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Event Report: 5 December: Rebooting EU-India Relations

6 December 2018

Opening a panel discussion on EU-India Relations jointly hosted by the EU-Asia Centre and the European Policy Centre on 5 December, Giovanni Grevi, Head of Europe in the World Programme at the EPC, explained how the current volatile geopolitical environment has led India and the EU to reassess and strengthen their partnership. With the ink of the European Commission’s Communication on India still drying, this event was an excellent opportunity for both Parties to exchange views on the future of EU-India relations. 

Gunnar Wiegand, Managing Director for Asia and the Pacific at the EEAS, provided a short overview of the current EU-India relationship and its future potential. The Commission’s India Communication, which served to document the wide array of existing EU-India cooperation platforms and mechanisms as well as to set new and higher ambitions, touches upon a wide field of areas of cooperation, including transport and energy connectivity; the countering of violent extremism; climate change; and regional security cooperation. Inia and the EU were not merely trade and investment partners – together, they form the world’s largest rules-based democratic space. The common values on which both societies are based should be expressed not only in their bilateral cooperation, but also externally in foreign policy undertakings (e.g. Afghanistan, Myanmar, the Indian Ocean and the Middle East). 

Gaitri Issar Kumar, Ambassador of India to the EU, commended the EU’s communication and said her government was content on the level of ambition. This was illustrated by the many concrete action points listed. Prime Minister Modi, speaking at the G20 in Argentina last week, expressly welcomed the communication. Unlike the previous communication, dating back over 10 years, the communication adopted in November considered India to be an equal partner to the EU. The EU and India were both bastions of democracy and multilateralism – and it was only natural that they take common positions on regional and global issues. India would support the EU in a number of proposals made relating to the WTO’s Appellate Body and broader WTO reform, which the EU will present to the WTO General Council on 12 December. The strengthened engagement of the European Investment Bank in India was to be welcomed as was the efforts by the EU Member States to better coordinate their policies towards India.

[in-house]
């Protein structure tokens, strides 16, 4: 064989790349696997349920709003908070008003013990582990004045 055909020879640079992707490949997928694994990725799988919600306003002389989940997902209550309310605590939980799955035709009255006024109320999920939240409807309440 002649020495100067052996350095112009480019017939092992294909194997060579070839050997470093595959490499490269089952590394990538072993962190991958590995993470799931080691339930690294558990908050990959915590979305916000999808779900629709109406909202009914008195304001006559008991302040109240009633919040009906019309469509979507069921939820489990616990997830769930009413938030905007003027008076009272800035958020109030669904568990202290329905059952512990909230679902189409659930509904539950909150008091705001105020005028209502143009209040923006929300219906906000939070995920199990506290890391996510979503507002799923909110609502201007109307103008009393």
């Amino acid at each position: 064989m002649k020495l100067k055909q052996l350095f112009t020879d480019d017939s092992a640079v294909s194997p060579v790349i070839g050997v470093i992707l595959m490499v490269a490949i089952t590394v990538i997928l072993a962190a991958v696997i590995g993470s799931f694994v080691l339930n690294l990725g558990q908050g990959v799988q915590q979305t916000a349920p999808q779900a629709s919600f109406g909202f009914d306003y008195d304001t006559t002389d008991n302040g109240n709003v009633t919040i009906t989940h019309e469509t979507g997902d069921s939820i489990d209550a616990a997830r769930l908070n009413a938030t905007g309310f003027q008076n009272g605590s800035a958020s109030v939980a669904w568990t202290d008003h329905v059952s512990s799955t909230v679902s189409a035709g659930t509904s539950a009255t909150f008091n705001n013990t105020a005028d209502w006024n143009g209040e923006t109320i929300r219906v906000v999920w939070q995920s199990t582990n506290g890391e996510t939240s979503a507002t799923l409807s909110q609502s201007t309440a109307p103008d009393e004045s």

Fraser Cameron, Director of the EU-Asia Centre, hoped that the communication would give a new impetus to the relationship but warned that the public and media would still view relations rather negatively if there was no free trade agreement. While the EU and India had many similar views they also needed to be candid about their differences eg on climate change, Myanmar and democracy promotion. There was considerable scope for greater cooperation on foreign and security policy, including Iran and China. There was a need for more experts on the EU in India and vice versa. More track 2 dialogues should be encouraged. There was also scope for EU member states to link up with Indian states.

Vidhya Sampath, Director for EU Affairs at Tata Consultancy Group, alluded to the success of her company (part of the Tata group employing 400,000 people) in Europe. Her company was a global leader in software codes. They had an impressive 19% growth rate in 2017 with Europe accounting for 25% of revenues. Recent EU legislation, such as the GDPR and PSD2 regulations, has been conducive to the growth of fintech companies operating in the EU. India and the EU must jointly press issues such as transparency in the financial sector and the free movement of data and talent to the top of their agenda.


Asked about the impact of Brexit, Ambassador Kumar underlined that any new bilateral UK-India relationship cannot possibly be at the expense of the EU-India relationship. The Indian government did not have more information on Brexit than the EU did. She also mentioned that the South Asian Association for Regional Cooperation (SAARC) could only properly function when all of its members were on board – which is currently not the case. Gunnar Wiegand added that the Council, next week, is set to endorse the Communication. It was then time to move from dialogue to action.